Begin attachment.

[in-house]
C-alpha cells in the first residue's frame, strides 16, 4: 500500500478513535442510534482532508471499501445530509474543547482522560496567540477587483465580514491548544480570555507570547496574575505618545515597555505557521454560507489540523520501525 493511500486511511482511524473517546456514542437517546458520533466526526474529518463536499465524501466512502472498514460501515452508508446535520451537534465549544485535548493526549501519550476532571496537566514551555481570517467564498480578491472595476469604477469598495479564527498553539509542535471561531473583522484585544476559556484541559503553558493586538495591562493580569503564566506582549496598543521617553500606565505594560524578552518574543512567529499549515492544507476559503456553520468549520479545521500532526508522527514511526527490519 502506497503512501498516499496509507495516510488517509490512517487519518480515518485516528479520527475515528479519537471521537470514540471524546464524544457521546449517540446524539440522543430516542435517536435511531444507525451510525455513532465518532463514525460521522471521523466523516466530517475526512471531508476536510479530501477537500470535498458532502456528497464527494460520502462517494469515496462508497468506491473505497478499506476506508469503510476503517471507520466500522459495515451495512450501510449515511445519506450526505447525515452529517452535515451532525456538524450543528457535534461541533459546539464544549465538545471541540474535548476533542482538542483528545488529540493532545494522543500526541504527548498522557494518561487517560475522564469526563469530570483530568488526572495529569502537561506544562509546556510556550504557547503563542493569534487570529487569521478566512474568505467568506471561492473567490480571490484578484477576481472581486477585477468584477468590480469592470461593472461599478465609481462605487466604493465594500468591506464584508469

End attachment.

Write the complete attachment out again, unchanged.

[in-house]
C-alpha cells in the first residue's frame, strides 16, 4: 500500500478513535442510534482532508471499501445530509474543547482522560496567540477587483465580514491548544480570555507570547496574575505618545515597555505557521454560507489540523520501525 493511500486511511482511524473517546456514542437517546458520533466526526474529518463536499465524501466512502472498514460501515452508508446535520451537534465549544485535548493526549501519550476532571496537566514551555481570517467564498480578491472595476469604477469598495479564527498553539509542535471561531473583522484585544476559556484541559503553558493586538495591562493580569503564566506582549496598543521617553500606565505594560524578552518574543512567529499549515492544507476559503456553520468549520479545521500532526508522527514511526527490519 502506497503512501498516499496509507495516510488517509490512517487519518480515518485516528479520527475515528479519537471521537470514540471524546464524544457521546449517540446524539440522543430516542435517536435511531444507525451510525455513532465518532463514525460521522471521523466523516466530517475526512471531508476536510479530501477537500470535498458532502456528497464527494460520502462517494469515496462508497468506491473505497478499506476506508469503510476503517471507520466500522459495515451495512450501510449515511445519506450526505447525515452529517452535515451532525456538524450543528457535534461541533459546539464544549465538545471541540474535548476533542482538542483528545488529540493532545494522543500526541504527548498522557494518561487517560475522564469526563469530570483530568488526572495529569502537561506544562509546556510556550504557547503563542493569534487570529487569521478566512474568505467568506471561492473567490480571490484578484477576481472581486477585477468584477468590480469592470461593472461599478465609481462605487466604493465594500468591506464584508469